So what's new for justice?
14 Sep 12
What is the purpose of the new Government paper?
The Scottish Government yesterday published a document entitled The Strategy for Justice in Scotland. I have to wonder why.
Part aspirational, part self-congratulatory, it does little more than list the desired outcomes that pretty well anyone connected with the justice system would wish to see achieved, without saying much that is not already known about how these might be delivered.
The executive summary opens: "Our vision is of a justice system that contributes positively to a flourishing Scotland, helping to create an inclusive and respectful society, in which all people and communities live in safety and security, individual and collective rights are supported, and disputes are resolved fairly and swiftly."
Very nice, but if you stop reading there, you will be about as well informed on what to expect as if you plough on through the seven sections of the paper (respectively, Introduction; Outcomes; Evidence; Priorities; Innovation; Ambition; Taking the strategy forward).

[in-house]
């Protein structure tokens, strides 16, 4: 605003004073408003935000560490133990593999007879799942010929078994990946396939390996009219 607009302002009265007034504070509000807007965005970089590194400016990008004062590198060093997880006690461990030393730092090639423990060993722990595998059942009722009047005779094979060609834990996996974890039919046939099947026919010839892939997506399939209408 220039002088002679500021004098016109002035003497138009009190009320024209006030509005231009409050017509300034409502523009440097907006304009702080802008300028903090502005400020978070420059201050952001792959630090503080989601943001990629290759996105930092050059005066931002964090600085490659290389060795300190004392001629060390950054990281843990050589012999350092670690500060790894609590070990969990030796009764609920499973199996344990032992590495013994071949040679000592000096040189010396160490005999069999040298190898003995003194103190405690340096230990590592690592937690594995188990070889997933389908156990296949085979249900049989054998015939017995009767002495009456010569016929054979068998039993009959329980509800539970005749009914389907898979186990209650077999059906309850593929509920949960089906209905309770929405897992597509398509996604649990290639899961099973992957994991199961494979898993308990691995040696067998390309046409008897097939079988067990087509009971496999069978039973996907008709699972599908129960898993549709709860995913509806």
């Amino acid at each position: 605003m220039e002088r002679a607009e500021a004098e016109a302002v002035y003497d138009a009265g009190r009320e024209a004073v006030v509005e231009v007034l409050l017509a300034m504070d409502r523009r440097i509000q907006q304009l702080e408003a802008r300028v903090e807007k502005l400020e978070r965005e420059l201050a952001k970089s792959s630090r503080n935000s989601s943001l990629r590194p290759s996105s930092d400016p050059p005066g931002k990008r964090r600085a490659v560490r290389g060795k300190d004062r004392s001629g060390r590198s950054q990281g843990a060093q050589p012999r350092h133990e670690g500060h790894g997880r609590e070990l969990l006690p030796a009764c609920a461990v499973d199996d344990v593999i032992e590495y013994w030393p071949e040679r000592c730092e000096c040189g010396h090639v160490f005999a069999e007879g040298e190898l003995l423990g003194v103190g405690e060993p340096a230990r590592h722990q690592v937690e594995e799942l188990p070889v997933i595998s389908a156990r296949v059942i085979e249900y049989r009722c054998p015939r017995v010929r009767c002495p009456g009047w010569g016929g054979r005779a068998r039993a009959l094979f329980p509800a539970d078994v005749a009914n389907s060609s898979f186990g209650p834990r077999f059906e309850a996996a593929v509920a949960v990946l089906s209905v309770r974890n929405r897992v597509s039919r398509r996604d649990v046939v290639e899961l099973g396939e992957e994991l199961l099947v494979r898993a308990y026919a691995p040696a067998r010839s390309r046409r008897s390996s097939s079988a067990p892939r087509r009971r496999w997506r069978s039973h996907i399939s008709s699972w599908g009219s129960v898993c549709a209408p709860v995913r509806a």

For example the "Priorities" section, one of the main ones, manages to identify 12 "key priorities for the justice system", but few will be surprised to see the likes of "Reducing crime, particularly violent and serious organised crime", or "Transforming civil and administrative justice", or "Supporting victims and witnesses", or most of the other points in there.
Under "Priority 10: Widening access to justice and advancing law reform", we learn, if that is the word, that the Government is pursuing its paper "A sustainable future for legal aid", which aims to make legal aid a fund of last resort; that there is a programme of measures to resolve disputes other than in court; that the Carloway recommendations will be pursued, as will those of Sheriff Principal Bowen on sheriff and jury trials; and that law reform work will continue through the Scottish Law Commission. No mention of the pending court rationalisation programme; and we are left to guess what it means for Citizens' Advice and similar agencies, or the Civil Legal Assistance Office, or in-court advice and mediation services, etc.
Acknowledgment is made of the challenges posed by alcohol and drug abuse, knife crime, and other endemic issues, but we are assured that these are all being tackled by the various policies and initiatives now in place. Do not open this document expecting to see fresh thinking.
There is a place for vision; there is a place for strategic goals; but a paper of this title ought to have a much more hardheaded assessment of the issues to be faced, the resources available and the choices to be made if it wants to bring on board those who work in the justice system, and the public they seek to serve.